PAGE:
Medically reviewed by Neka Miller, PhD on January 21, 2021. Last updated October 2, 2023. To give you technically accurate, evidence-based information, content published on the Everlywell blog is reviewed by credentialed professionals with expertise in medical and bioscience fields.
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Trichomoniasis and bacterial vaginosis (or BV) are two common types of vaginal infection that may seem similar at first glance, but they have different causes and symptoms. Knowing the differences can help you be better prepared in case either of these affects you in the future, so continue reading to learn more about trichomoniasis vs. BV, including what trichomoniasis and BV are and what makes them distinct from each other.
Test for trichomoniasis from the convenience and privacy of home with the Everlywell at-home Trichomoniasis Test. The test is easy to take and the kit includes everything you need for collecting a sample at home and sending it to a lab for testing.
Trichomoniasis (or “trich”) is a sexually transmitted disease caused by a microscopic type of parasite known as Trichomonas vaginalis.
How do you get trichomoniasis? Transferred through sexual activity, trichomoniasis can infect both men and women, though its symptoms can be rare or hard to notice. About 7 out of 10 people who contract trichomoniasis don’t exhibit any signs of infection. However, if you are one of the approximately 30% that may notice increased discomfort due to this sexually transmitted infection (STI), you may be looking up “What are the symptoms of trichomoniasis?” for further insight.
Common signs and symptoms of trichomoniasis in women include:
In men, trichomoniasis may cause:
If you’re experiencing symptoms similar to the above, consider checking for trichomoniasis with an at-home trichomoniasis test.
Bacterial vaginosis (BV) refers to a certain type of vaginal inflammation. The vagina normally has a specific balance of microbes—including bacteria—that help maintain health within the vagina and urinary tract. This community of microbes is known as the vaginal flora. Disruptions in the balance of the vaginal flora can lead to the overgrowth of harmful bacteria within the vaginal lining, resulting in bacterial vaginosis.
Most women with bacterial vaginosis show no noticeable signs or symptoms of the infection. The most common symptom is an abnormal vaginal discharge that may appear gray, white, or green. This may be accompanied by a vaginal odor, vaginal itching, and/or burning or pain while urinating.
The possible symptoms of these two conditions present the most obvious overlap in similarity between trichomoniasis and bacterial vaginosis, but they are otherwise very different.
Bacterial vaginosis is caused by excessive growth of vaginal bacteria, while trichomoniasis is caused by a type of parasite. These are two completely different organisms with different physiologies and modes of reproduction.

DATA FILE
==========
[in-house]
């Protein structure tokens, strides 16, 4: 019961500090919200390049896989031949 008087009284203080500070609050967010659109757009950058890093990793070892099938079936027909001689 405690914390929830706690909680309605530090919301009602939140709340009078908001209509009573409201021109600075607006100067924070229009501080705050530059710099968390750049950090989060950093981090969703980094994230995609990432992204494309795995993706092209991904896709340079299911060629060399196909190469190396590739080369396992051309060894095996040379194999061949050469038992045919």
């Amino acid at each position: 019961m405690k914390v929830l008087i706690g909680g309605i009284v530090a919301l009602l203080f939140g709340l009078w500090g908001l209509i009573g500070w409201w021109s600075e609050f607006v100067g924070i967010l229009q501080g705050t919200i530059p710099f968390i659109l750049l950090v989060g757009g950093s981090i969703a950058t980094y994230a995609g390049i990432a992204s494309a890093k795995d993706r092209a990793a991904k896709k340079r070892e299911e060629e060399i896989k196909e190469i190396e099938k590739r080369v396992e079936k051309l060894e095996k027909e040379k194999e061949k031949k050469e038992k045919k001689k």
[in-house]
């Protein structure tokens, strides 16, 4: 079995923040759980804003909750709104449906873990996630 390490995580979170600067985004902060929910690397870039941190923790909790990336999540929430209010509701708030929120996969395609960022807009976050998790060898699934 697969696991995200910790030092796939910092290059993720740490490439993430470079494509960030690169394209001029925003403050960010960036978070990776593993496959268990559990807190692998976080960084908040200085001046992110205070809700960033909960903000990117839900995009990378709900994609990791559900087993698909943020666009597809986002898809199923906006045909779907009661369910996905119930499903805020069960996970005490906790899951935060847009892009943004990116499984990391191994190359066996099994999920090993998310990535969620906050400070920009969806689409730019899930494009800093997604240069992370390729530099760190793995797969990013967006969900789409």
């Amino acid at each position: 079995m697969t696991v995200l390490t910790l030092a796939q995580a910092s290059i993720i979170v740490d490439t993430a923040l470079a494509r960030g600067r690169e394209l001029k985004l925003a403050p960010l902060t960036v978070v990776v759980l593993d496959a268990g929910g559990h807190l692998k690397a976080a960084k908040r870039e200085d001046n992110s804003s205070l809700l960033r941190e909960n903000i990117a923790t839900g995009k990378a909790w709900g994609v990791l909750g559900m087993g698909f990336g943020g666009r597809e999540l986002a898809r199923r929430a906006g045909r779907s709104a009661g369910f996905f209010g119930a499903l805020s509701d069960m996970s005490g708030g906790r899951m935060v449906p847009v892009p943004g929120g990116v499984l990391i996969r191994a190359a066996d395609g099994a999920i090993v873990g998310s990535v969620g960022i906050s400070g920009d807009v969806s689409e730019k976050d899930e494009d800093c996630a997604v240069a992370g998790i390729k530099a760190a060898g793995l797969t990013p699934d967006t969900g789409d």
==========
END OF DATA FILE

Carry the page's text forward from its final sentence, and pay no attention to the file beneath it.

Significantly, trichomoniasis is a sexually transmitted infection. This means that trichomoniasis can be passed among sex partners via sexual intercourse. In contrast, bacterial vaginosis is not a sexually transmitted infection. Sexual intercourse can potentially change the chemistry of your vagina’s pH balance, which can cause changes in your vaginal flora. However, you can get BV without engaging in sexual activity.
Related: Trichomoniasis vs. Yeast Infection
Factors that can contribute to disruptions in the natural microbial balance within the vagina include:
Both men and women can get trichomoniasis, allowing the parasitic infection to easily pass between sexual partners. On the other hand, bacterial vaginosis only affects the vagina and thus biological males are not susceptible to it. Note that this means that it’s possible for BV to be transmitted between female sexual partners.
Treatments for bacterial vaginosis usually involve the use of oral medications or creams applied to the vagina. These medications help to control the populations of bacteria within the vagina. If you experience recurrent bacterial vaginosis, your healthcare provider may also suggest rebalancing the vaginal flora with probiotic supplements or probiotic-rich foods containing lactobacilli (the “good” bacteria).
Treatment for vaginal trichomoniasis is typically accomplished via oral antibiotics. It’s important to keep in mind that if you test positive for trichomoniasis, your sex partner(s) should also get tested (and receive treatment if necessary).
Easily check for trichomoniasis from the comfort of home with the at-home Trichomoniasis Test. If positive results are detected with this test, you’ll have the opportunity to connect with our independent physician network and may receive treatment.